rather do better if your VHS to AVI first, then work out some decent filters
(can check w/ Dialhot and Rendalunit for these.. as they are
pretty good at conjuring up w/ good ones for most sources)
And, by going directly to MPEG, you'll have no way of ridding the noise,
unless you re-encode and that's not what you want to do when it comes
to VHS !!

The way I look at it, is like this...
Most people here (there, that is) claim that "being that it's already louzy
quality and all, that it's best to use minimal settings/parameters" but I totally
disagree there. BECAUSE your source is already louzy, you have to opt for
the maximum quality using more elaborate settings/params ie, higher
resolution, and then if you want to go say, SVCD, you lower your params
to that format. I think that especially for lower quality sources like VHS, it
would be wiser to use higher params in your initial conversions
.
.
I mean, just because you have no-name brand cake batter, doesn't mean
you have to bake a cheap cake, right ??
You want to bake the best cake you can w/ what you got, providing you have
the acquired skills (or recepies) to obtain as good a tasking cake as that,
which was bought w/ a name-brand cake batter
Apply this to VHS conversions, and in time, you'll be cooking up some sweet
VHS conversions

-vhelp
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  #7  
10-21-2003, 11:31 PM
totonho03 totonho03 is offline
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Hi vhelp:

I thank you once again for your advise. What I would like to go from VHS capture -avi- to DVD, and hopefully, I can use some filters to reduce noise, or at least to maintain the same quality as seeing in the VHSD tape.

Thanks again and will more than likely talk toyou manana....

Totonho03
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  #8  
10-22-2003, 06:52 AM
WOWIEGURL WOWIEGURL is offline
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How do you convert vhs to avi with a dv camcorder? then avi to mpeg? I'm really new at this.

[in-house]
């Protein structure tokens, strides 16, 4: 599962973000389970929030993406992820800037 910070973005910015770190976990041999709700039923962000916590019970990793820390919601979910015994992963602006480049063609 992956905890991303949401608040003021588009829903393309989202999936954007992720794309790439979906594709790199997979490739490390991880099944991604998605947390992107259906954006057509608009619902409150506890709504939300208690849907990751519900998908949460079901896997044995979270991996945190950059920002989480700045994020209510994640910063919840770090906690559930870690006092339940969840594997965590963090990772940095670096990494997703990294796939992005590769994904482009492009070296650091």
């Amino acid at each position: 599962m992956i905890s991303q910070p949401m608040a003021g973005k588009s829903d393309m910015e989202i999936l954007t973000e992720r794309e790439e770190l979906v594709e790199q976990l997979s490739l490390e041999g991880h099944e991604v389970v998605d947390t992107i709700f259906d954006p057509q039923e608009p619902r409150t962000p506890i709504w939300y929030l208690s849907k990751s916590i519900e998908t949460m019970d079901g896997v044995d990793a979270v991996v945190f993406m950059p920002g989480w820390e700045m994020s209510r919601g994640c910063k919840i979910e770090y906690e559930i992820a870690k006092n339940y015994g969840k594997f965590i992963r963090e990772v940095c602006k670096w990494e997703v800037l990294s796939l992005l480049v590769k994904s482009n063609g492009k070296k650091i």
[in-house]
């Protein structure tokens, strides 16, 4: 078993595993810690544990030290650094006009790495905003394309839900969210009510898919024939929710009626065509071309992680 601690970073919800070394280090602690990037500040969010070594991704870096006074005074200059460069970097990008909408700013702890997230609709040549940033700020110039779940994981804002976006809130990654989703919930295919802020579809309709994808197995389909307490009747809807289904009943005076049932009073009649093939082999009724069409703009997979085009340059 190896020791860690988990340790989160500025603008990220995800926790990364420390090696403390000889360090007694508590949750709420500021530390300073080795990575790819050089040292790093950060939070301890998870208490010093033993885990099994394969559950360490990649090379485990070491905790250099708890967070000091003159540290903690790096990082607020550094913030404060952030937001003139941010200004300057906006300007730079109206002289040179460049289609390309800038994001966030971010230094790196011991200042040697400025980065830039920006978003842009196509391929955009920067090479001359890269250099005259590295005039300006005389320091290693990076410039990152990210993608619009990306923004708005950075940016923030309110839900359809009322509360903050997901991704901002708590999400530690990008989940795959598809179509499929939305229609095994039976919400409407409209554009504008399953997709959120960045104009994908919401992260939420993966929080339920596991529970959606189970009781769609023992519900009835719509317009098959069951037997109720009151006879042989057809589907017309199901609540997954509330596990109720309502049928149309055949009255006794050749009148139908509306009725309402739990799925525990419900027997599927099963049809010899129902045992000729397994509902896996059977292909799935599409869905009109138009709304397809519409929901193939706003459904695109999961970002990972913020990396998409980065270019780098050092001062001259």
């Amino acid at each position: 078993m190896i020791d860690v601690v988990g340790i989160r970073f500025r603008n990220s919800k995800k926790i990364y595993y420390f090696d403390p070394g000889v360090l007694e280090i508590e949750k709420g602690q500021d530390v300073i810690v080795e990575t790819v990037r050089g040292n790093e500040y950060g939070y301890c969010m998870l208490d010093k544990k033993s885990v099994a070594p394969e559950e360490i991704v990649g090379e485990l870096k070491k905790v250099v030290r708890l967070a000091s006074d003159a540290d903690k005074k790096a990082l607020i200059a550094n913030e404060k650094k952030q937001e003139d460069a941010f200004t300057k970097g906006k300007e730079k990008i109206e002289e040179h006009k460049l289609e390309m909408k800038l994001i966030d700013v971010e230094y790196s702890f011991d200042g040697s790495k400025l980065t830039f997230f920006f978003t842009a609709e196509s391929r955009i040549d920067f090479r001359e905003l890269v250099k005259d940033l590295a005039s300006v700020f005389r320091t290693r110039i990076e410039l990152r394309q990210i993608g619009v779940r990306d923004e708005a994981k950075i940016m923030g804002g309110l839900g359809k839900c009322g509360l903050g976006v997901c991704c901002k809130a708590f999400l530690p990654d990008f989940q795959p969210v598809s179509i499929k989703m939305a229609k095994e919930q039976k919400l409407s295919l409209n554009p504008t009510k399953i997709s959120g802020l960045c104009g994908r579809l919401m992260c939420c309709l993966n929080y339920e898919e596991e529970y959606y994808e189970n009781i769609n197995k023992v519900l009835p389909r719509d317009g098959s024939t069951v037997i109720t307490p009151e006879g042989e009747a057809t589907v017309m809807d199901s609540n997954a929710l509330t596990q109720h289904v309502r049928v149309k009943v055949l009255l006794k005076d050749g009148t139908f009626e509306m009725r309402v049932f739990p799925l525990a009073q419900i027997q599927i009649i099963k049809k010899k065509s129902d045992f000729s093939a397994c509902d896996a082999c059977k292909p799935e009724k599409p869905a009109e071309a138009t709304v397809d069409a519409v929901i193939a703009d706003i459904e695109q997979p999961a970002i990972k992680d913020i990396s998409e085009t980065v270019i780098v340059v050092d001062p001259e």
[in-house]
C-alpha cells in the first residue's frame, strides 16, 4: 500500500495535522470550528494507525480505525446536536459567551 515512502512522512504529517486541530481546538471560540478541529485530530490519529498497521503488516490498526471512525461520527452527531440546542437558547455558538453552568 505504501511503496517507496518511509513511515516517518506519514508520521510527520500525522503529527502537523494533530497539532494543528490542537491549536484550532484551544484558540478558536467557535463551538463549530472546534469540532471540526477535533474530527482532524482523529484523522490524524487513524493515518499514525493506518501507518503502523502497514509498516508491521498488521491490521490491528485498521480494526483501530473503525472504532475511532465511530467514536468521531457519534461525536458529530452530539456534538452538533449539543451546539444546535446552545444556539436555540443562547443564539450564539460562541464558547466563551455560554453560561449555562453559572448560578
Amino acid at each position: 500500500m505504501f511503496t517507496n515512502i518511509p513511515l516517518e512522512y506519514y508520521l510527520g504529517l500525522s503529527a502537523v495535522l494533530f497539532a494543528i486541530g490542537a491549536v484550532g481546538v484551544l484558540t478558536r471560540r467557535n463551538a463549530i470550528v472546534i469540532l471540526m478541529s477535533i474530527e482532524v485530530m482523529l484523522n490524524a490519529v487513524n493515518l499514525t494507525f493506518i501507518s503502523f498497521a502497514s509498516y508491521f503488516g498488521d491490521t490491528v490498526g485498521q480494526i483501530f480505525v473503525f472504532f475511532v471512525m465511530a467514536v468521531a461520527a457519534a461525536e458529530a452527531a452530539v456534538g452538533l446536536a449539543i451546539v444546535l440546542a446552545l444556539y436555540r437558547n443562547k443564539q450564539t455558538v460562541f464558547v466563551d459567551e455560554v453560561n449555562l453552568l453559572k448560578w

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  #9  
10-22-2003, 01:27 PM
kwag kwag is offline
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Quote:
Originally Posted by WOWIEGURL
How do you convert vhs to avi with a dv camcorder? then avi to mpeg? I'm really new at this.
You capture your VHS video to AVI ( NOT DivX ) with a capture board ( WinTV, etc. ), using MJPEG or HuffYUV CODECS. Then you encode your captured AVI to MPEG.
You can use VirtualDub, WinVCR or many other programs to do the actual capture.

-kwag
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  #10  
11-22-2003, 06:38 AM
WOWIEGURL WOWIEGURL is offline
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Quote:
Originally Posted by kwag
Quote:
Originally Posted by WOWIEGURL
How do you convert vhs to avi with a dv camcorder? then avi to mpeg? I'm really new at this.
You capture your VHS video to AVI ( NOT DivX ) with a capture board ( WinTV, etc. ), using MJPEG or HuffYUV CODECS. Then you encode your captured AVI to MPEG.
You can use VirtualDub, WinVCR or many other programs to do the actual capture.

-kwag
Can you cenvert the VHS material to AVI after its arrived in the computer,
or must do you it when it is being transferred into the computer?

Thanks
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  #11  
12-30-2003, 10:44 AM
FredThompson FredThompson is offline